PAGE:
Nevertheless, there is a minority within the Right that thinks Netanyahu should accept the plea bargain, because they do not believe that he will get a fair trial, and he had better cut his losses and simply go on with his life. There is also a minority within the Left that believes that a plea bargain, which would include an admission by Netanyahu of the main charges against him, a revoked prison sentence replaced by service for the community, and a declaration of turpitude, is desirable if it will rid Israel’s political scene of Netanyahu’s destructive presence, even if only temporarily.

As long as the trial continues, they argue, and unless the law is changed with regard to prime ministers being allowed to continue to serve under indictment, or run in new elections, there will be nothing to stop Netanyahu from returning to the Prime Minister’s Office before there is a final verdict in his trial, in another five, six or seven years.

I must admit that my own feelings on the issue are mixed.

On the one hand, I believe that Netanyahu should not be allowed to get away with his highly problematic conduct and his total denial that any wrongdoing was done by him, and should also be forced to provide proof – any sort of proof – to his conspiracy theory that there has been a concerted attempt by all the law enforcement agencies to bring him down from power by invalid and undemocratic means. Only in court will it be possible to force him to confront this issue fairly and squarely.

On the other hand, I am aware of the fact that a large section of the public will not be convinced by a verdict against Netanyahu, no matter how strong the evidence that might lead to such a verdict, so that for the sake of trying to reestablish some sort of ceasefire among us, it is preferable to avoid a prolonged and tortuous trial, which would only aggravate the schism, at least over the issue of Netanyahu’s private and political future.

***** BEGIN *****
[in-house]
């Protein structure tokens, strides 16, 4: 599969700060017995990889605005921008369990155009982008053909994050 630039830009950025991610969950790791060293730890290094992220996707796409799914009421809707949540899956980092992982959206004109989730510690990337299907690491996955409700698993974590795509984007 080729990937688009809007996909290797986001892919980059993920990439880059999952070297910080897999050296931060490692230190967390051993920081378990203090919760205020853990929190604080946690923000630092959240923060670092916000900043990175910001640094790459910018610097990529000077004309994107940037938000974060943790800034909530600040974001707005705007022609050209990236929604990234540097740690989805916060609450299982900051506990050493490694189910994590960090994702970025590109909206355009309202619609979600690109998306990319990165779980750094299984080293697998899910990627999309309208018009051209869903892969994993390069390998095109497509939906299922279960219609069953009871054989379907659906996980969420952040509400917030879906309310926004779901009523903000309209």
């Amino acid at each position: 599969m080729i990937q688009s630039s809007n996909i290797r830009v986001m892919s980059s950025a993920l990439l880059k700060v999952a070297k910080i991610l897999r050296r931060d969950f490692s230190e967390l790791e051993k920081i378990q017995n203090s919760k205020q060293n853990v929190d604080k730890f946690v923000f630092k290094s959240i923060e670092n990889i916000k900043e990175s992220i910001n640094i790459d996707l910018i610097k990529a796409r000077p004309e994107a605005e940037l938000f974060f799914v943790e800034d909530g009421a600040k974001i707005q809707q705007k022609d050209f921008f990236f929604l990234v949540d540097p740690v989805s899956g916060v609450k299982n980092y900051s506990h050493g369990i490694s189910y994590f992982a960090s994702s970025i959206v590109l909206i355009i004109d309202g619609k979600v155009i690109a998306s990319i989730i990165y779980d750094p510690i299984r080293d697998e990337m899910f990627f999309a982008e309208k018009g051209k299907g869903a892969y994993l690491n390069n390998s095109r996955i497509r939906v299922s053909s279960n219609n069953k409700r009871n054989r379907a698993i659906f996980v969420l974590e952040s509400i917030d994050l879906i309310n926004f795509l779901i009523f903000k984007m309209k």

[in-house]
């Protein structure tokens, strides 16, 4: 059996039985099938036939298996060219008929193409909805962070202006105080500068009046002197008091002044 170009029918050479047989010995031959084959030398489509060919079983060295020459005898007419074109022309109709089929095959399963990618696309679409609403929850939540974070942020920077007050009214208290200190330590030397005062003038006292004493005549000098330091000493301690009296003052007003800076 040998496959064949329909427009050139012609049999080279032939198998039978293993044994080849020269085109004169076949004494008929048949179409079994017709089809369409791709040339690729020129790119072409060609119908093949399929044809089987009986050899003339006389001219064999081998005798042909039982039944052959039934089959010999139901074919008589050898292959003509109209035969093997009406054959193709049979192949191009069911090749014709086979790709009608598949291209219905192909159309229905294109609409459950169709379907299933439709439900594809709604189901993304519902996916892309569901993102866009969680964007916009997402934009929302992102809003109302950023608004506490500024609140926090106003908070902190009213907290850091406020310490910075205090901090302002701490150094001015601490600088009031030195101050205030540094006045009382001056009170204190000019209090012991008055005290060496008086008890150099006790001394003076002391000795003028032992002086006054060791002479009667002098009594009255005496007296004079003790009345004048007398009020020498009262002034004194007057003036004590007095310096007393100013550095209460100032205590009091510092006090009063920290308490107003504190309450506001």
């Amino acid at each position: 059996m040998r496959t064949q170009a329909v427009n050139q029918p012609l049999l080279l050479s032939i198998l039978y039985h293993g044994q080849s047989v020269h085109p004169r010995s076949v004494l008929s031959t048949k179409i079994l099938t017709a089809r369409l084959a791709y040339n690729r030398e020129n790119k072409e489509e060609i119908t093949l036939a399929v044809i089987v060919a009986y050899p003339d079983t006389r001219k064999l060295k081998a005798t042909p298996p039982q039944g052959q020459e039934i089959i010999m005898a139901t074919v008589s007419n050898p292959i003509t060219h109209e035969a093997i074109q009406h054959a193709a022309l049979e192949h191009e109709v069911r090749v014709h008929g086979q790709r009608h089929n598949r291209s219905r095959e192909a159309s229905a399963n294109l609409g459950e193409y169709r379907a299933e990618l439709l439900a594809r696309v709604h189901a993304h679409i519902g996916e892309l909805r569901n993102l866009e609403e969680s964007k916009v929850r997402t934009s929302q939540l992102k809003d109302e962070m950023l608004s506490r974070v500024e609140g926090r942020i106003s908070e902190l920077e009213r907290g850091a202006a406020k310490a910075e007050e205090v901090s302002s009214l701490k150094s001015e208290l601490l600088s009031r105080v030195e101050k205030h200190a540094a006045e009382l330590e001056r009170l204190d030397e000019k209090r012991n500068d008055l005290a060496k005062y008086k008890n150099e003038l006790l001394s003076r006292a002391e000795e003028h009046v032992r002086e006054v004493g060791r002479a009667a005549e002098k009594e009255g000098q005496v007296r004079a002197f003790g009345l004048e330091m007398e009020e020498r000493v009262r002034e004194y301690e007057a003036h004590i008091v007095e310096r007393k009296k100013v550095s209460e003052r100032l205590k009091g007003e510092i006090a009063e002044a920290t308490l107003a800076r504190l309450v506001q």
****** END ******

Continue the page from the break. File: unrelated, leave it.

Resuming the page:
HAVING SAID all of this, the question is whether we, the public, really have a say on the matter, since, as things look at the moment, it doesn’t seem as if a plea bargain will be signed before Attorney-General Avichai Mandelblit retires next Monday. As far as we are informed, Netanyahu is unwilling to admit his guilt on most of the charges, and is unwilling to accept turpitude, while Mandelblit’s position has become more stringent since he introduced additional attorneys from the State Attorney’s Office into the details of the negotiations.

Of course, this does not mean that a plea bargain cannot be signed after Mandelblit retires, either with his temporary replacement – State Attorney Amit Aisman – or the next attorney-general, after she or he is appointed.

The current hustle and bustle within the Likud over the day after Netanyahu departs from the political scene (or at least from the Knesset, which is one of the implications of a plea bargain) seems to indicate that at least those who see themselves as Netanyahu’s potential heirs believe that a plea bargain will finally mature and be signed, especially since Netanyahu seems intent on this scenario.

As to the current government, there is no doubt that Netanyahu’s departure will increase the chances of its premature disintegration. Despite the fact that most of the right-wingers in the current government will probably have difficulty reintegrating into a purely right-wing, religious government, according to most recent opinion polls, though the Likud under all of Netanyahu’s potential heirs will receive less votes than him, their chances of forming a coalition are better than his, primarily because while there is a strong “just not Bibi” sentiment, there is much less of a “just not the Likud” sentiment.

Though the current Gordian knot is unlikely to unravel within the next few weeks, within the next few months the picture is likely to clear up. My feeling is that sooner or later a plea bargain will be signed, and for better or worse we shall enter the post-Netanyahu era.

The writer was a researcher in the Knesset Research and Information Center until her retirement, and recently published a book in Hebrew, The Job of the Knesset Member – An Undefined Job, soon to be published in English by Routledge.